On October 18, the assistant attorney general of Mexico pointed at the network created around Group Grand Limited, with which the duo of Colombian entrepreneurs organized all their import business. "The presence of several operators was detected, like Alex X, apparently related to Government authorities of that country, as well as Álvaro X, Emmanuel X, Santiago X and Andrés X, who, with the purpose of obtaining the food products to be supplied to the Venezuelan Government, resort to other companies in different countries, including Mexico." He was referring to Alex Saab and Álvaro Pulido, but also to representatives of Group Grand Limited in Mexico, Santiago Uzcátegui Pinto, Andrés Eduardo León Rodríguez and Emmanuel Enrique Rubio González, son of Álvaro Pulido, who changed his name shortly after 2000, originally Germán Rubio. The General Prosecutor, Luisa Ortega Díaz, dismissed by Nicolás Maduro, denounced in last year’s August that the Venezuelan president was behind Group Grand Limited.

A recent bill, dated July 7, 2018, reveals that El Sardinero maintains food supplies for the Claps in partnership with Colombian entrepreneurs, although no longer through Group Grand Limited. The company now invoices the goods to Asasi Food FZC, a company registered in the United Arab Emirates, which has replaced Group Grand Limited in the Saab-Pulido network. The customs figures also confirm that the business of El Sardinero is running. In the first half of this year, it sent almost 100,000 tons of food to Venezuela, which makes it the Mexican company the largest exporter of products to the South American country.

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In 2015, the name of Jorge Carlos Fernández Francés, owner of El Sardinero, was news when it was discovered that, in order to evade taxes, he put Mexico City license plates on to a Ferrari 458 that he used to drive around Paris, Barcelona and Rome at least four years before. The registration number 415-SYL used by his sports car actually belonged to a 2003 Golf, according to car records of the government of Mexico City, and it was in the name of El Sardinero. The company has also had its clashes with the law. On December 22, 2014, the Public Service sanctioned it with a ban of just under two and a half years to enter into contracts with federal agencies and entities, and a fine of 672,000 pesos (around $ 34,000), for falsifying the address in a public tender.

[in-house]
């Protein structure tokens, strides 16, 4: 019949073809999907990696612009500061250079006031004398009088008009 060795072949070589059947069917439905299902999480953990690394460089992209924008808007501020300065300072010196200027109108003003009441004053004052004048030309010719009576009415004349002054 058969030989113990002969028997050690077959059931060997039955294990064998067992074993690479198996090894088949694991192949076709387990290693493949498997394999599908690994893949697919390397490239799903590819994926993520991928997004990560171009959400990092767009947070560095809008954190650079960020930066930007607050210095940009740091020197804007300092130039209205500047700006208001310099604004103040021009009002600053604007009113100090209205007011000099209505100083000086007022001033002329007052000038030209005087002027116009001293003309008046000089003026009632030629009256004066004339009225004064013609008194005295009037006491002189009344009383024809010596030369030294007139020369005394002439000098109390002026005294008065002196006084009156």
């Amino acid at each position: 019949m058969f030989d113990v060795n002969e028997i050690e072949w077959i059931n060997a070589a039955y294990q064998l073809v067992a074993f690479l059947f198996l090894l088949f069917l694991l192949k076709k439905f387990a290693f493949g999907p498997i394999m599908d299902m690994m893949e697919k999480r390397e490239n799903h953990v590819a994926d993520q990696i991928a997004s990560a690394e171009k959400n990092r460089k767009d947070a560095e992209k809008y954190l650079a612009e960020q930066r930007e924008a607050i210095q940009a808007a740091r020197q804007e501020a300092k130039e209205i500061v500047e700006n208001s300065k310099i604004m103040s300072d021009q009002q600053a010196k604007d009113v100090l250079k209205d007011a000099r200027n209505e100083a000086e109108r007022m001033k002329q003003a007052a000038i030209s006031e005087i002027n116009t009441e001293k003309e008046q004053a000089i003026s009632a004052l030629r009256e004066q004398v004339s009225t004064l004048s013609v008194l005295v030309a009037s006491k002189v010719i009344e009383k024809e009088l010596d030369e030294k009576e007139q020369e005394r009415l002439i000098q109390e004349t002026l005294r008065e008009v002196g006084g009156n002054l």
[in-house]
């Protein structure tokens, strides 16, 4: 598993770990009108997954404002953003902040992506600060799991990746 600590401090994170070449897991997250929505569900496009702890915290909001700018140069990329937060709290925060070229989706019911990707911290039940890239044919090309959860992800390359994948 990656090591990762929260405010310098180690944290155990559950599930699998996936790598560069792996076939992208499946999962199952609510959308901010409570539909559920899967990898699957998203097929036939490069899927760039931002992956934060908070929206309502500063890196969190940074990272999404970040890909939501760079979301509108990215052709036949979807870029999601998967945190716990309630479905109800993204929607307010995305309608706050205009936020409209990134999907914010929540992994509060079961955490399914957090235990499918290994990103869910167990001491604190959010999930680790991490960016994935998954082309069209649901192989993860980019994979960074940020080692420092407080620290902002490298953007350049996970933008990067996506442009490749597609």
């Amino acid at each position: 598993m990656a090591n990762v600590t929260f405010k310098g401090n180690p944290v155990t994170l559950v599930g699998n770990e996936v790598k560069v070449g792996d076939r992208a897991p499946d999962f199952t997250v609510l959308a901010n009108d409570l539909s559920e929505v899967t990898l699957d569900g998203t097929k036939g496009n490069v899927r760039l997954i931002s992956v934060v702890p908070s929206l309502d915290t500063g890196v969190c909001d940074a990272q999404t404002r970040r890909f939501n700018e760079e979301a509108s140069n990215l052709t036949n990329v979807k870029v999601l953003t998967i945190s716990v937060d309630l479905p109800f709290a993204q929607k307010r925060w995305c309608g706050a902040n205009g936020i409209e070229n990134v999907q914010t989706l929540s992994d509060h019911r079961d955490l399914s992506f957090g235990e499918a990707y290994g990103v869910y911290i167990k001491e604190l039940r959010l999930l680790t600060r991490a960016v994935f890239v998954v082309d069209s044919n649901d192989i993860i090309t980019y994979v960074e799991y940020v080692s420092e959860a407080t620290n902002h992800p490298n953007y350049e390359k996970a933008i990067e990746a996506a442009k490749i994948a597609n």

Captive Markets

It is not the only Mexican company linked to the Clap business, engaged in irregularities. The Landsmanas Dymensztejn family, owner of La Cosmopolitana and Productos Serel, was penalized in July 2014 by health authorities of the Government of Jalisco, province of western Mexico, after verifying that they sold food with Salmonella in the Puente Grande prison. It is the same conglomerate that sells Kosland milk powder, manufactured by Serel Products, which arrives in Venezuela in the Clap combos. The brand was one of the worst in nutritional terms after the physical-chemical analysis conducted by the Institute of Food Science and Technology of Universidad Central de Venezuela (UCV) practiced on several Mexican milks at the request of Armando.info. The product showed excess carbohydrates and sodium, but low calcium levels, to the point that children had to consume 24.8 glasses to cover their daily calcium supply instead of the 1.8 glasses that are normally required. Clap combos have also contained lentils, beans and sugar from the same Kosland brand of Serel Products.

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The company was sanctioned because of what happened in the Puente Grande prison. Although the National Human Rights Commission (CNDH) continues receiving complaints from inmates' families about "poor-quality and unhygienic food" from La Cosmopolitana, the millionaire contracts to provide food to several Mexican prisons have not ceased and it has just obtained a new one for 143 million Mexican pesos (just over 7.1 million dollars) to offer food services to the inmates of the Centers for Social Reintegration and Adolescents of the State of Baja California, northwest from Mexico. According to Contrabook, La Cosmopolitana accrues 4,623 million pesos (around 230 million dollars) for public contracts in Mexico.